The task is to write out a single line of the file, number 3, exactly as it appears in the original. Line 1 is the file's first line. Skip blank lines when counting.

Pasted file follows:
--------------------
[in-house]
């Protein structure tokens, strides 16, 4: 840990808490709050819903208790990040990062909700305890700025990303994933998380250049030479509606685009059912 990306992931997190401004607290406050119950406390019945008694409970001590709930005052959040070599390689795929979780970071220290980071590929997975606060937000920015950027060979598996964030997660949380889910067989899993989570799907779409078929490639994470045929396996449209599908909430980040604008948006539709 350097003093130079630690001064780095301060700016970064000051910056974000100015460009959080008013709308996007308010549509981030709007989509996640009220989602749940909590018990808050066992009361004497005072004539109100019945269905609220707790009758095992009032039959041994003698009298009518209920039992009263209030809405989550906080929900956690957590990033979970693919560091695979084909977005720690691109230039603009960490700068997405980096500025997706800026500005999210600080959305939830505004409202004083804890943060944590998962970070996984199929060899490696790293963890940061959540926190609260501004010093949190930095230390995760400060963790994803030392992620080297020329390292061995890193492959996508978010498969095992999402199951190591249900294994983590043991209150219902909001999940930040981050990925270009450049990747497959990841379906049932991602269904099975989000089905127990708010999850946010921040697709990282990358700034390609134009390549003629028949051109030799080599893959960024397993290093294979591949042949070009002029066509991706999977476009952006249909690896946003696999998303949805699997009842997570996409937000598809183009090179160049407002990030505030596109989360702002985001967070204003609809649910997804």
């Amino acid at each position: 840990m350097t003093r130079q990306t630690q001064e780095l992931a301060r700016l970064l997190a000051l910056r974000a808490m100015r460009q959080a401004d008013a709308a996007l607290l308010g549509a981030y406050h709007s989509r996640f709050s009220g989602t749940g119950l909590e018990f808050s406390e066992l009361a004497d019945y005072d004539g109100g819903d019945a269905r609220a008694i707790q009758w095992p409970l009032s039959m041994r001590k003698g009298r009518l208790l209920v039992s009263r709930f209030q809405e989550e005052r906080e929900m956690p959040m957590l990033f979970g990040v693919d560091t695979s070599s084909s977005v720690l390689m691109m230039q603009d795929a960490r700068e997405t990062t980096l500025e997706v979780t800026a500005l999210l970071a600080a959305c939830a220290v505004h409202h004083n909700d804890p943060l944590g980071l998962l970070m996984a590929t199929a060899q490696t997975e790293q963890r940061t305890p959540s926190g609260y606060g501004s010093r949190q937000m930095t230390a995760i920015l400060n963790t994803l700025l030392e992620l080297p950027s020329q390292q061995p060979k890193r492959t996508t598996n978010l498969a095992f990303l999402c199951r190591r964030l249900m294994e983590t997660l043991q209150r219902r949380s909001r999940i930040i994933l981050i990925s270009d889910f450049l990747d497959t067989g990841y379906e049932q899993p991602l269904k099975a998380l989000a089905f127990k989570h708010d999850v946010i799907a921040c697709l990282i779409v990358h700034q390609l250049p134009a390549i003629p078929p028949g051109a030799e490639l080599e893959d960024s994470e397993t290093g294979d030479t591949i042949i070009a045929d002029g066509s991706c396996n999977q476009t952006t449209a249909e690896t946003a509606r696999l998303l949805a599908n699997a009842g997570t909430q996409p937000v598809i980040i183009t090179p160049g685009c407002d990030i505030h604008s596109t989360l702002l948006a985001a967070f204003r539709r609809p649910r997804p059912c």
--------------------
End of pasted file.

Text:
């Amino acid at each position: 840990m350097t003093r130079q990306t630690q001064e780095l992931a301060r700016l970064l997190a000051l910056r974000a808490m100015r460009q959080a401004d008013a709308a996007l607290l308010g549509a981030y406050h709007s989509r996640f709050s009220g989602t749940g119950l909590e018990f808050s406390e066992l009361a004497d019945y005072d004539g109100g819903d019945a269905r609220a008694i707790q009758w095992p409970l009032s039959m041994r001590k003698g009298r009518l208790l209920v039992s009263r709930f209030q809405e989550e005052r906080e929900m956690p959040m957590l990033f979970g990040v693919d560091t695979s070599s084909s977005v720690l390689m691109m230039q603009d795929a960490r700068e997405t990062t980096l500025e997706v979780t800026a500005l999210l970071a600080a959305c939830a220290v505004h409202h004083n909700d804890p943060l944590g980071l998962l970070m996984a590929t199929a060899q490696t997975e790293q963890r940061t305890p959540s926190g609260y606060g501004s010093r949190q937000m930095t230390a995760i920015l400060n963790t994803l700025l030392e992620l080297p950027s020329q390292q061995p060979k890193r492959t996508t598996n978010l498969a095992f990303l999402c199951r190591r964030l249900m294994e983590t997660l043991q209150r219902r949380s909001r999940i930040i994933l981050i990925s270009d889910f450049l990747d497959t067989g990841y379906e049932q899993p991602l269904k099975a998380l989000a089905f127990k989570h708010d999850v946010i799907a921040c697709l990282i779409v990358h700034q390609l250049p134009a390549i003629p078929p028949g051109a030799e490639l080599e893959d960024s994470e397993t290093g294979d030479t591949i042949i070009a045929d002029g066509s991706c396996n999977q476009t952006t449209a249909e690896t946003a509606r696999l998303l949805a599908n699997a009842g997570t909430q996409p937000v598809i980040i183009t090179p160049g685009c407002d990030i505030h604008s596109t989360l702002l948006a985001a967070f204003r539709r609809p649910r997804p059912c």